The World Shipping Council (WSC) has reported a decrease in the number of containers lost overboard from ships at sea. In 2022, 661 containers were lost, significantly lower than the 1,566 containers lost each year since 2008. The lost containers account for less than one-thousandth of 1% (0.00026%) of the 250 million containers currently shipped each year, with more than $7 trillion in cargo transported. The WSC has welcomed the decrease but continues to work towards further improving container security.
The liner shipping industry is working to reduce the number of containers lost at sea. The WSC, several member shipping companies and maritime stakeholders have launched the MARIN Top Tier project to investigate the causes and prevention of such incidents. The project is currently researching container and lashing strength, stowage planning, and optimization. TopTier aims to provide industry best practices, updated security standards, and recommendations. Progress updates are regularly reported on its website, IMO, and other forums.
WSC has been involved in two key container security regulatory efforts in the IMO. The Ship Safety Committee approved a revision of the IMO guidelines for container inspection programs, applying to all cargoes with inspections for visible pest contamination. WSC has advocated for mandatory reporting of containers lost at sea and contributed to the development of a system for such reporting in IMO CCC 8, to be reviewed by MSC 107 in May and June. International reporting requirements for containers lost at sea may come into force from 2026.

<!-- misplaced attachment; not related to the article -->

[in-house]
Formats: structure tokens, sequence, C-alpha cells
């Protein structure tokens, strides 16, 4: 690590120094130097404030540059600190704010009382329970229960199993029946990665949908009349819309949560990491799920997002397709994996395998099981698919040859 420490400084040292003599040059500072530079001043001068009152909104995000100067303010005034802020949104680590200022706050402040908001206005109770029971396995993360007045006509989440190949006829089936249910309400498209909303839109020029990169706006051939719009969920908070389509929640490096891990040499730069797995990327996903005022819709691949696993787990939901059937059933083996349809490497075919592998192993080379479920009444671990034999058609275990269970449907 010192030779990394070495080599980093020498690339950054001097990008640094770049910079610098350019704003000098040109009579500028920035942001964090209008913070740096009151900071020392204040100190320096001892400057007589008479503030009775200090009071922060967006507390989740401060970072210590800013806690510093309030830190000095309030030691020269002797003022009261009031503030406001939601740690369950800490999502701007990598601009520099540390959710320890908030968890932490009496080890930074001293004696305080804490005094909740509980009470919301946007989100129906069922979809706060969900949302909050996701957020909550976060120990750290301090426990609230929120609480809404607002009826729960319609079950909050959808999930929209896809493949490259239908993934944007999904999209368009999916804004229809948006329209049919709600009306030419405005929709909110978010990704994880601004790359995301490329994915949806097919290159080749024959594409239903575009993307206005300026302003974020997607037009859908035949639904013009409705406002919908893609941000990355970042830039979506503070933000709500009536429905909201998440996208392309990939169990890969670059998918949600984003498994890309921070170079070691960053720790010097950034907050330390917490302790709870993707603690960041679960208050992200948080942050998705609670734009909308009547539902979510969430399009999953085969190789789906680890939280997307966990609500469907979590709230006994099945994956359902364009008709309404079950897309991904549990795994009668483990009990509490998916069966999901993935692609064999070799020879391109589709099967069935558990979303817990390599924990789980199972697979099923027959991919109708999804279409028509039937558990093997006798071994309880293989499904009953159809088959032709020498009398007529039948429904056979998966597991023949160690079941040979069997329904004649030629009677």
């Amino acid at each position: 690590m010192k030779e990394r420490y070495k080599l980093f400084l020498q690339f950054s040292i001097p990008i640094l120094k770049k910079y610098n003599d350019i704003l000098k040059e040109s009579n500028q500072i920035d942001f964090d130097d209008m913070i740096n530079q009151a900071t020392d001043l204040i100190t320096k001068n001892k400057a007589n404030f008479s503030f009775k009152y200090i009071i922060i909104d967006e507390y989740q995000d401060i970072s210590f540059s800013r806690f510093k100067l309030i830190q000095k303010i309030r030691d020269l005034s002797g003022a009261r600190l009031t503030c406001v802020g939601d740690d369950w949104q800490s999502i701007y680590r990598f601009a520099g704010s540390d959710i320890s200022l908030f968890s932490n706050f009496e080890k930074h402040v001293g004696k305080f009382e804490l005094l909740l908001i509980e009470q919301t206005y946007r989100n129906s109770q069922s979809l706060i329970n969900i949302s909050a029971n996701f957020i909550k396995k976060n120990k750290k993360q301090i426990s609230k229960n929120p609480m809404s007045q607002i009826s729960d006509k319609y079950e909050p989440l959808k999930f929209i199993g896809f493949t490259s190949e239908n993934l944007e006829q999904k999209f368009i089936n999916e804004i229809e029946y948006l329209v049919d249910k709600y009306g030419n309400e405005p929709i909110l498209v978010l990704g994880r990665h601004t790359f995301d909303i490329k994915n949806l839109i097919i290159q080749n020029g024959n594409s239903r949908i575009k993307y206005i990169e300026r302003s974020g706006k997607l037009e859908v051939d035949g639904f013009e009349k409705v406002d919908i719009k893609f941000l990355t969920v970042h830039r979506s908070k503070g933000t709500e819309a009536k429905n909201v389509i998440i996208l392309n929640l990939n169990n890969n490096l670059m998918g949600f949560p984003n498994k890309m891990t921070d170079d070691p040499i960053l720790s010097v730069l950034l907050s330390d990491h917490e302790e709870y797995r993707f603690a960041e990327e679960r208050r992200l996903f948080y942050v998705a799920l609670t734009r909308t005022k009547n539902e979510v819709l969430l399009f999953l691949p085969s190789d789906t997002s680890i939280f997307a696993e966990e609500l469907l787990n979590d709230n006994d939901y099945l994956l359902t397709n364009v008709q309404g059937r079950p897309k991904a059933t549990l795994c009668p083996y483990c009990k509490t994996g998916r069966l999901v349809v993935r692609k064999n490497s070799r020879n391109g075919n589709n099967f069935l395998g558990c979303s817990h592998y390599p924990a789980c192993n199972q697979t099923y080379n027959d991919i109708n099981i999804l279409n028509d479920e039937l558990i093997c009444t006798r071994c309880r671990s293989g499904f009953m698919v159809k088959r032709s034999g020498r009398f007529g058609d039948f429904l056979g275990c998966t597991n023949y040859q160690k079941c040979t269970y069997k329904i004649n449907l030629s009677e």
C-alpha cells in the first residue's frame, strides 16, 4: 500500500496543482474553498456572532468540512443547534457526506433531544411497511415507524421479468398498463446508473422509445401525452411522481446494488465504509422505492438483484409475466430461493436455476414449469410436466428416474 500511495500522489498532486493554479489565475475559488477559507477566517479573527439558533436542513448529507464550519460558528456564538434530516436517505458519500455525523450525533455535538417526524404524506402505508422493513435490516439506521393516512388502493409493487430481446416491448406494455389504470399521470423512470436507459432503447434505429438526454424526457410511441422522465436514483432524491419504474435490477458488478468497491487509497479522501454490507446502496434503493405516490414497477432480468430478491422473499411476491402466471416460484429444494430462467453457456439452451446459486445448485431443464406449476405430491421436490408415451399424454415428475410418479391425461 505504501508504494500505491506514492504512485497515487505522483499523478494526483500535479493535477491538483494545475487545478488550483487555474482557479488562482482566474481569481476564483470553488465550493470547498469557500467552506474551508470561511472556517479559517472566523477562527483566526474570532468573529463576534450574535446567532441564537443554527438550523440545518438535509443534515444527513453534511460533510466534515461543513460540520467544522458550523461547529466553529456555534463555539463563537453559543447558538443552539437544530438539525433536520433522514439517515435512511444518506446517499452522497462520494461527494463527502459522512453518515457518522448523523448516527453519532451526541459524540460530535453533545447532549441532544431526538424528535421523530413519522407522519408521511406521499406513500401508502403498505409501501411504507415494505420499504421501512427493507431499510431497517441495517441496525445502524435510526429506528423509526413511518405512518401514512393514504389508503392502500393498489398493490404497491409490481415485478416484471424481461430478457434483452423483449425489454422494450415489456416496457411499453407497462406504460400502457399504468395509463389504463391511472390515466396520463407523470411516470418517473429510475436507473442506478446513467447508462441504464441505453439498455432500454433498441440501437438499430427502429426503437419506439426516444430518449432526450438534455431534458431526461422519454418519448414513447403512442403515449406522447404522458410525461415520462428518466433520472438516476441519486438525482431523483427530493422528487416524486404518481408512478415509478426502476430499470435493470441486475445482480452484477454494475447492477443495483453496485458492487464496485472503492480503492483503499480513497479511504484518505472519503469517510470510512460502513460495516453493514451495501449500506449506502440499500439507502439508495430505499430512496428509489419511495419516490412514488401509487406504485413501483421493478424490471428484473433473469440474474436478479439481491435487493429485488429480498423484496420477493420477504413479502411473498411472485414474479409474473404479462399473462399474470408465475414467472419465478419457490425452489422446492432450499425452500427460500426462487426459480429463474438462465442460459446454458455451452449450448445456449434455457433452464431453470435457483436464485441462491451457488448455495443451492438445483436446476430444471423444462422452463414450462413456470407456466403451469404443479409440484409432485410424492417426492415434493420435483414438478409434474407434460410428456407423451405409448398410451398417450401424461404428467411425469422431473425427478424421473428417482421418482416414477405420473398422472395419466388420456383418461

In improving container security, correct data plays an important role. The WSC has been reporting lost containers since 2011, with data since 2008. To provide timely updates, the frequency of the Containers Lost at Sea report is increased, surveying members annually and reporting on findings. The WSC emphasizes that any container lost at sea will always be one too many and continues efforts to make the sea a safer place.
In conclusion, the decrease in containers lost at sea is positive news, but more efforts are required. Organizations such as the WSC and member shipping companies have launched the MARIN Top Tier project and have been involved in two container security regulatory efforts in the IMO. Correct data plays a crucial role in improving container security, and the WSC provides timely updates on lost containers worldwide. The WSC will continue to work towards making the sea a safer place.